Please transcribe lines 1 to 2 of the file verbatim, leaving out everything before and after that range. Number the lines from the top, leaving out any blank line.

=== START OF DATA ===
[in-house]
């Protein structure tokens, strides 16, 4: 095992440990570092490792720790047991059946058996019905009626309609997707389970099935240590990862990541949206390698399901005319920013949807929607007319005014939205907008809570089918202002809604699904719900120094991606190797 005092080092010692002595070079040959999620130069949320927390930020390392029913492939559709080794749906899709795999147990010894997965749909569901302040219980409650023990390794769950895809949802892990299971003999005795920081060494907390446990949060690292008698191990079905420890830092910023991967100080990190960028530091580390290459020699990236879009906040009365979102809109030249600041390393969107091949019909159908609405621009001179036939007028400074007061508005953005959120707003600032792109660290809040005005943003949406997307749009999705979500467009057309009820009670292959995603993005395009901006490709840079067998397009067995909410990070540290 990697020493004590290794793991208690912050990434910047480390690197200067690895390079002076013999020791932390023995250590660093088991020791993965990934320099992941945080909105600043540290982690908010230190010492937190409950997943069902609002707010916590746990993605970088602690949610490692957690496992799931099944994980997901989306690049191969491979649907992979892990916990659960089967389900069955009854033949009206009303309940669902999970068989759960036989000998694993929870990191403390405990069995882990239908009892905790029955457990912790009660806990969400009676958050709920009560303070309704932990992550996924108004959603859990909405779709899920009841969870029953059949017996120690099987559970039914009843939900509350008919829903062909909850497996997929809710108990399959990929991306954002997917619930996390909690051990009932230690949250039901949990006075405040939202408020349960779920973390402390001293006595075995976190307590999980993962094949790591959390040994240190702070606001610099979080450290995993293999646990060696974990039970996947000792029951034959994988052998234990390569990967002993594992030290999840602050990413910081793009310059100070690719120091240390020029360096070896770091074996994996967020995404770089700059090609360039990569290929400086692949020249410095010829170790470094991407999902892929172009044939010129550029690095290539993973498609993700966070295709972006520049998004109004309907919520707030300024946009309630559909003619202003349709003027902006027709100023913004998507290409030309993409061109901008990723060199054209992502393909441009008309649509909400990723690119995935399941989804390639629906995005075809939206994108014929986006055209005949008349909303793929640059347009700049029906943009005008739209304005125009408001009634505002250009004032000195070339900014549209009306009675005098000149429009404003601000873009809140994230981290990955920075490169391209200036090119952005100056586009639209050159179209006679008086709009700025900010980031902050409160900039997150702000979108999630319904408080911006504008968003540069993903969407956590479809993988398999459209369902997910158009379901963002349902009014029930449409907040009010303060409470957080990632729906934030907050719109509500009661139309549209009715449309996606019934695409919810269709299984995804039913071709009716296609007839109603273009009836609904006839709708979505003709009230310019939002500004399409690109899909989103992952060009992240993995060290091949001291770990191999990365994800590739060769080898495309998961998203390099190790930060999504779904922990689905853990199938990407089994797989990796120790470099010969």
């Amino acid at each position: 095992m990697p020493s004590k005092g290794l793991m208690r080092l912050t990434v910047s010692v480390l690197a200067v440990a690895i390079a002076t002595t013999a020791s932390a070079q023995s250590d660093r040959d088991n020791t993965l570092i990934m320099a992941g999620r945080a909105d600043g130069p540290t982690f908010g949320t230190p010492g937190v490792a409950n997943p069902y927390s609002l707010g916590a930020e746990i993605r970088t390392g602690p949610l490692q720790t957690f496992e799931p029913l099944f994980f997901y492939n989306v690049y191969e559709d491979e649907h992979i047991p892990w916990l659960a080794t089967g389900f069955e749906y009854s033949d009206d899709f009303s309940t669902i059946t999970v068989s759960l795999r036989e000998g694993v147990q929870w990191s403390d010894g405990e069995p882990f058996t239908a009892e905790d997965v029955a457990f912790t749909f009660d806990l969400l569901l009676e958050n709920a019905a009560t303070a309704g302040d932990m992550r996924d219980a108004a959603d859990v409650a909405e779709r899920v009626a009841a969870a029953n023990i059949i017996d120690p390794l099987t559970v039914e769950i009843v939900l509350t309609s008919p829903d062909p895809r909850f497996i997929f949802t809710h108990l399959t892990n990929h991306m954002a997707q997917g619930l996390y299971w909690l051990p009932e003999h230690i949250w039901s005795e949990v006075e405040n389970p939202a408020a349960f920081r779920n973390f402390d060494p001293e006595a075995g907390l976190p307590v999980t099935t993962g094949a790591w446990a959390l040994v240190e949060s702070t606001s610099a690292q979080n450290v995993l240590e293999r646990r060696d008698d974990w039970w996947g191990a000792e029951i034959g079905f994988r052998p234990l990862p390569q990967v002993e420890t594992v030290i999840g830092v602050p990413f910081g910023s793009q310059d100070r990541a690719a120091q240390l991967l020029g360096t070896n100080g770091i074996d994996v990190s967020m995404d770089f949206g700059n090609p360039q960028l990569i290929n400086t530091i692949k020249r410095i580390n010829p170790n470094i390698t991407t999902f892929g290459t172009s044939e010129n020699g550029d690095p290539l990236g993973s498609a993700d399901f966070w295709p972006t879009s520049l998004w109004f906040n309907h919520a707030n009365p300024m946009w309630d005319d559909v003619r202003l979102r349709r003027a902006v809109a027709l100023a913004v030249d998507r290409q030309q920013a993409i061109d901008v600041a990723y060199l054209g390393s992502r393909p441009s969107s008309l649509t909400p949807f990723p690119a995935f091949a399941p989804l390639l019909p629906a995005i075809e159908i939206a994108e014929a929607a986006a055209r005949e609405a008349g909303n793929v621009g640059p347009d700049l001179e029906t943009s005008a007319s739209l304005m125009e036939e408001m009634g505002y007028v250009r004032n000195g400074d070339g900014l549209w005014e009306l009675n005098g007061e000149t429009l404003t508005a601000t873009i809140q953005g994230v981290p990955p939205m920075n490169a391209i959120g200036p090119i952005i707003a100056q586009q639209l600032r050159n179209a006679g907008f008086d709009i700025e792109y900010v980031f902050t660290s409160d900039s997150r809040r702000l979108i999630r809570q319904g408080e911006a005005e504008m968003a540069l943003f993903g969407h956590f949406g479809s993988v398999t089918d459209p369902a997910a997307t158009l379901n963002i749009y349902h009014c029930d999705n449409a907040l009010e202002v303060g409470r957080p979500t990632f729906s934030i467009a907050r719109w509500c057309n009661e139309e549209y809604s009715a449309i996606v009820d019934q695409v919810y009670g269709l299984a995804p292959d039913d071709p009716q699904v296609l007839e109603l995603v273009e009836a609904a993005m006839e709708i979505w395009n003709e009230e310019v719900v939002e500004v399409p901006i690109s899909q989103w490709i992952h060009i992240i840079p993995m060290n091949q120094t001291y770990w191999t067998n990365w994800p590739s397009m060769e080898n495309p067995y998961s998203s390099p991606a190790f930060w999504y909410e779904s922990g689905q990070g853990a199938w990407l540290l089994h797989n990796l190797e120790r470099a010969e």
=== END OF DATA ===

[in-house]
């Protein structure tokens, strides 16, 4: 095992440990570092490792720790047991059946058996019905009626309609997707389970099935240590990862990541949206390698399901005319920013949807929607007319005014939205907008809570089918202002809604699904719900120094991606190797 005092080092010692002595070079040959999620130069949320927390930020390392029913492939559709080794749906899709795999147990010894997965749909569901302040219980409650023990390794769950895809949802892990299971003999005795920081060494907390446990949060690292008698191990079905420890830092910023991967100080990190960028530091580390290459020699990236879009906040009365979102809109030249600041390393969107091949019909159908609405621009001179036939007028400074007061508005953005959120707003600032792109660290809040005005943003949406997307749009999705979500467009057309009820009670292959995603993005395009901006490709840079067998397009067995909410990070540290 990697020493004590290794793991208690912050990434910047480390690197200067690895390079002076013999020791932390023995250590660093088991020791993965990934320099992941945080909105600043540290982690908010230190010492937190409950997943069902609002707010916590746990993605970088602690949610490692957690496992799931099944994980997901989306690049191969491979649907992979892990916990659960089967389900069955009854033949009206009303309940669902999970068989759960036989000998694993929870990191403390405990069995882990239908009892905790029955457990912790009660806990969400009676958050709920009560303070309704932990992550996924108004959603859990909405779709899920009841969870029953059949017996120690099987559970039914009843939900509350008919829903062909909850497996997929809710108990399959990929991306954002997917619930996390909690051990009932230690949250039901949990006075405040939202408020349960779920973390402390001293006595075995976190307590999980993962094949790591959390040994240190702070606001610099979080450290995993293999646990060696974990039970996947000792029951034959994988052998234990390569990967002993594992030290999840602050990413910081793009310059100070690719120091240390020029360096070896770091074996994996967020995404770089700059090609360039990569290929400086692949020249410095010829170790470094991407999902892929172009044939010129550029690095290539993973498609993700966070295709972006520049998004109004309907919520707030300024946009309630559909003619202003349709003027902006027709100023913004998507290409030309993409061109901008990723060199054209992502393909441009008309649509909400990723690119995935399941989804390639629906995005075809939206994108014929986006055209005949008349909303793929640059347009700049029906943009005008739209304005125009408001009634505002250009004032000195070339900014549209009306009675005098000149429009404003601000873009809140994230981290990955920075490169391209200036090119952005100056586009639209050159179209006679008086709009700025900010980031902050409160900039997150702000979108999630319904408080911006504008968003540069993903969407956590479809993988398999459209369902997910158009379901963002349902009014029930449409907040009010303060409470957080990632729906934030907050719109509500009661139309549209009715449309996606019934695409919810269709299984995804039913071709009716296609007839109603273009009836609904006839709708979505003709009230310019939002500004399409690109899909989103992952060009992240993995060290091949001291770990191999990365994800590739060769080898495309998961998203390099190790930060999504779904922990689905853990199938990407089994797989990796120790470099010969």